Review: Ninja Gaiden: Master Collection – PS5, PS4

Master ninja Ryu and his lady friends are back with facelifts in Ninja Gaiden: Master Collection – the ultimate package for any Ninja Gaiden fan.


It’s been a long time since I’ve played a Ninja Gaiden game, and thinking about it, it was Ninja Gaiden Sigma Plus on the PS Vita that last had me chopping and hopping as master ninja Ryu Hayabusa, but it wasn’t the first time.

In fact, I’d played the very game years ago on the original Xbox as a spotty teenager – that’s how far back these games go. The original released in 2004, which is a disgusting 17 years ago and I feel mega old now. But I can vaguely remember some uncomfortable moments where my mother looked at the screen at the wrong time. Not because of the wanton violence, but because of the big ol’ boobies on the scantily clad Rachel. It wasn’t the worst thing my mum walked in on… But those words are for another website…

So, what’s all this ninja stuff about? Well, if you’re new to the games and want to start your mass-murdering somewhere, this collection is the best place to do it. You get three complete games with well over 50 hours of gameplay between them all, and they’re the best versions – the Sigma editions, or in the case of Ninja Gaiden 3, it’s Razor’s Edge. I’ll be straight with you – I’ve come nowhere near to completing them all as of the time of this review going out. I’ve played enough of each one to see that they work, they run great, and they look decent enough, all things considered – they are oldies, after all, and the original is pushing for retro status these days. It’s probably older than some of you readers.

I will be getting through them when I have more time on my hands because they are ridiculously silly fun. Mostly. Ninja Gaiden 3 is definitely still the weakest of the trio, even as the re-jigged Razor’s Edge version.

The games follow master super ninja Ryu Hayabusa through a series of ridiculous stories involving dragon swords, blood curses, dinosaurs, monsters, bad soldiers, ninjas and – yeah, you get the picture. They’re definitely strange and campy tales. In all honesty, I don’t much care for them. Who does? The reason we play these games is to have a good time slashing down hundreds and thousands of choppable enemies. I’ve gotten about halfway through each game at this point and I’ve definitely cut up a couple of thousand hapless henchmen to bits.

They had it coming and I don’t feel bad at all. Ludo narrative dissonance my arse. Ryu is a straight-up killer and no character development is going to make me think otherwise. Come the third game, I just assume that I’m playing as the bad guy because Ryu is such a dickhead, along with most of the pantomime cast. Something I told myself never to forget during Ninja Gaiden 3 was when one of Ryu’s earpiece allies says “I forget sometimes that you’re a ninja.” How the hell can you forget? It’s his defining character trait. This is the kind of crap writing you’ll find throughout the series, though the third game seemed to really go out of its way to be utter shite in that regard.

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Returning ninjas will be instantly familiar with the games and despite the first and third releasing some eight years apart, there’s little difference in their core play systems, so bouncing around from one to the other is a doddle and I’m sure those muscle memories will be stirred up again once you’re back in Ryu’s world of magical murder.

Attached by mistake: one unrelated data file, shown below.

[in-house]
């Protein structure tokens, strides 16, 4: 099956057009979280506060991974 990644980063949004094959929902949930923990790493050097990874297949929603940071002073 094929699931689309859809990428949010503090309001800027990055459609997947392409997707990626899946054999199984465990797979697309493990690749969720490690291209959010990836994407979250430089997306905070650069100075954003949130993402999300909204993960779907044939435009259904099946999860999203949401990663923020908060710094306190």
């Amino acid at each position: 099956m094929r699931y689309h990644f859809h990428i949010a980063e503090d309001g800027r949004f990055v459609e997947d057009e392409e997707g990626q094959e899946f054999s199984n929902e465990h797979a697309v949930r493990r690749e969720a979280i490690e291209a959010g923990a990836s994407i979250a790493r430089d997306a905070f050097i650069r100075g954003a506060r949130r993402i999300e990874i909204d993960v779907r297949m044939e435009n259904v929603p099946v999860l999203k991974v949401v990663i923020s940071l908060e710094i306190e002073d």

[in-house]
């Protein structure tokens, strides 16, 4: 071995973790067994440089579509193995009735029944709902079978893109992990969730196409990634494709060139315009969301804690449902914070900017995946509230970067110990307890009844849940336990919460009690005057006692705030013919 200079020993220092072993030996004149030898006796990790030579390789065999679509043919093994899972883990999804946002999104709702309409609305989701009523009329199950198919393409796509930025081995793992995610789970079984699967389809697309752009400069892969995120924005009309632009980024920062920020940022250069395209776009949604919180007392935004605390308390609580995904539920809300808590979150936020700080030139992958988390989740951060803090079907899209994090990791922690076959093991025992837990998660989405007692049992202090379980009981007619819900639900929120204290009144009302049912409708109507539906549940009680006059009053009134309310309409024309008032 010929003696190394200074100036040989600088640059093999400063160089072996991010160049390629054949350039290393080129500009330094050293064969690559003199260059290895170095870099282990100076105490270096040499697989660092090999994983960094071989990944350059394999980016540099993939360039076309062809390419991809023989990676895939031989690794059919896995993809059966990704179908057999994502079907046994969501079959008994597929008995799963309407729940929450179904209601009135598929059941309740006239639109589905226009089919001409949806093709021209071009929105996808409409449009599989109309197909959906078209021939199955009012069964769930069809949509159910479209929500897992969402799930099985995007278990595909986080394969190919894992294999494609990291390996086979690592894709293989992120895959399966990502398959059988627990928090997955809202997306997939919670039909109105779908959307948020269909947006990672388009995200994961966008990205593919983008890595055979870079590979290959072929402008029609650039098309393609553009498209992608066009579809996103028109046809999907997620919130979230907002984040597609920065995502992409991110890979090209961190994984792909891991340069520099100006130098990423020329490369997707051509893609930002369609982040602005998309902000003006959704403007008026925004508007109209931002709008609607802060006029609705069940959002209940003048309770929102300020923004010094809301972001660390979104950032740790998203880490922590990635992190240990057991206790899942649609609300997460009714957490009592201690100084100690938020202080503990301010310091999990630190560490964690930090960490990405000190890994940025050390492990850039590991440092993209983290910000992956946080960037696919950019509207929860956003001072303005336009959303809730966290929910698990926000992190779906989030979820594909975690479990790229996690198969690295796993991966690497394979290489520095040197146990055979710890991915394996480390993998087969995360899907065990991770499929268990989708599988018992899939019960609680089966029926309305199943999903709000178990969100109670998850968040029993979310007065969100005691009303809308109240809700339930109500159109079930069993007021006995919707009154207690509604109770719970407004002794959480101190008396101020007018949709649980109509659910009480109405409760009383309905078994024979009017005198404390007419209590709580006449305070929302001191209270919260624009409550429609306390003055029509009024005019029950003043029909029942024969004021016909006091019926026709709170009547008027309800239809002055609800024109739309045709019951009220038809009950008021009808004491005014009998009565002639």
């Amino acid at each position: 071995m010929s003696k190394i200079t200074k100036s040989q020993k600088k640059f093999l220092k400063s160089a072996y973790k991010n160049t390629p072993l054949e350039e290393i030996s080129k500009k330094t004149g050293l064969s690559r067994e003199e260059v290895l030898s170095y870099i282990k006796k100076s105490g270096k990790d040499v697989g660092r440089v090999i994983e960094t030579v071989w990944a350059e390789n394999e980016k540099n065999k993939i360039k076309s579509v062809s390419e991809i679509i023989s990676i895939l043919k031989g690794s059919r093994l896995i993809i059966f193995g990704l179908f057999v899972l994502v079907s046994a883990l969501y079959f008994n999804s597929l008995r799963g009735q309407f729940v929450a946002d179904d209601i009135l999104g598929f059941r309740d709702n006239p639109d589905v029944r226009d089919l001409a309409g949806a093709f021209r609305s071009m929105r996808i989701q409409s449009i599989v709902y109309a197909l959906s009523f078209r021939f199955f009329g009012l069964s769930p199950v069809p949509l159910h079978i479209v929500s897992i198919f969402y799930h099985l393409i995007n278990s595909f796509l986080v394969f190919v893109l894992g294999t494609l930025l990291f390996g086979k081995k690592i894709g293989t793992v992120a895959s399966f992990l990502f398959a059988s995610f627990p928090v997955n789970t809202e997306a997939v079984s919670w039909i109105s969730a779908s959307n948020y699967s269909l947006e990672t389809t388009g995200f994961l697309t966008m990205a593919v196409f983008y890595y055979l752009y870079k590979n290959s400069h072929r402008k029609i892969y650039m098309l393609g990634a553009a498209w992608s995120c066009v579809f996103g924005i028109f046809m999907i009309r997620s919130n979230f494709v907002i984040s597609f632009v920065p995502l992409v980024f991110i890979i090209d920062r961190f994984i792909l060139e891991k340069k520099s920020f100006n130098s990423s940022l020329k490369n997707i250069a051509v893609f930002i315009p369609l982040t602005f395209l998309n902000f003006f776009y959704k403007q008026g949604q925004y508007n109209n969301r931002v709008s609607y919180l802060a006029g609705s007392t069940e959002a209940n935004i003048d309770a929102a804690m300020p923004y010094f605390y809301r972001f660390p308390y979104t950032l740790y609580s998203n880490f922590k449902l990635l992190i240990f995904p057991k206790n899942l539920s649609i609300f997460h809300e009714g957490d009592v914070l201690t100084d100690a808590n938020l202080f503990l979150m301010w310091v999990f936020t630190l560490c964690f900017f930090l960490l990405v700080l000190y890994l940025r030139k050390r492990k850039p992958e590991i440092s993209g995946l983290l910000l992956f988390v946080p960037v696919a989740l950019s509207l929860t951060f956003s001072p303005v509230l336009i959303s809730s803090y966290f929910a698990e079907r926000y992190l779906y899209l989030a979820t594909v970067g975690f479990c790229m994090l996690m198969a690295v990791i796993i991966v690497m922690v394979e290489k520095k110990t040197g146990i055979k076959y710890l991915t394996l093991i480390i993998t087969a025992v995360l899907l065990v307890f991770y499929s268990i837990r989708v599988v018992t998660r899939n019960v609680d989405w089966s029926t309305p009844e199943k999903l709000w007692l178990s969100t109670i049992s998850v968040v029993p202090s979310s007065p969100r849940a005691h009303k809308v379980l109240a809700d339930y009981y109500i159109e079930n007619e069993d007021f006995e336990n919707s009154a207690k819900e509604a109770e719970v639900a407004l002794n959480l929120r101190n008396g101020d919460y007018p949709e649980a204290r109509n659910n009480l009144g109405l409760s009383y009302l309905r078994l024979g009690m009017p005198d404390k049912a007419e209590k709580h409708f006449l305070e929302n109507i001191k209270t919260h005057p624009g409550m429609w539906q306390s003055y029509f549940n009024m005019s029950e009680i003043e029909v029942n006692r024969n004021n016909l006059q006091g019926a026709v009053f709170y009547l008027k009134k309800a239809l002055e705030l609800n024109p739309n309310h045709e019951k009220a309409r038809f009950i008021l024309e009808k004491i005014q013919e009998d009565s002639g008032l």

I’ve enjoyed playing through all three games. I’ve been flicking between each one, alternating between completed levels just to make some progress in each. I definitely get more out of the first game than the third, but the second stands as my favourite of the bunch. The first has the nostalgia factor but Ninja Gaiden 2 refined what made the original so good. They’re adventures and they give you a little more to do than just chop and chase. The third game, though, really did screw the pooch as it took away any kind of freedom. Even now, I’m not that fond of it. It’s still a decent game, but it definitely feels out of place against the first two games. That’s just me, though…

The remastering is somewhat light, I have to say, so don’t go into these games expecting drastic changes. They’re still the same games but with a few tweaks. The biggest visual change is in the resolution – all three games play in full HD on base PS4, and up to 4K on PS4 Pro and PS5, and they generally look quite decent, if a little basic, by today’s standards. But, you must remember, these are old games with a bit of a clobber on, and I’d argue that’s all they really need. The original Ninja Gaiden still plays as well today as it did many years ago, and that’s why this series will be re-released again and again until they eventually get a proper remake. Until that time comes, we should all be happy that we can play through these silly power trips on our modern consoles. Even the crummy third game.

Ninja Gaiden: Master Collection PS5, PS4 Review
  • Overall - Fantastic - 8/10
    8/10
8/10

Summary

Ninja Gaiden: Master Collection is the best way to play through Ryu’s blood-soaked, over-the-top adventures. New trophies, lots of content, and a modest visual upgrade make this a must-have package for hardcore Ninja Gaiden fans.

Pros

  • Some of the meanest combat you’ll see in any game – and gory, too!
  • The games still look good, even if they show their age
  • More than enough content with three stories and each game’s extra modes

Cons

  • It’s a shame about some of the online functionality not being available
  • Some aspects have definitely not aged as well

Review Disclaimer: This review was carried out using a copy of the game provided by the publisher. For more information, please read our Review Policy. 

Primary version tested: PS4. Reviewed using PS5, PS4 Pro.

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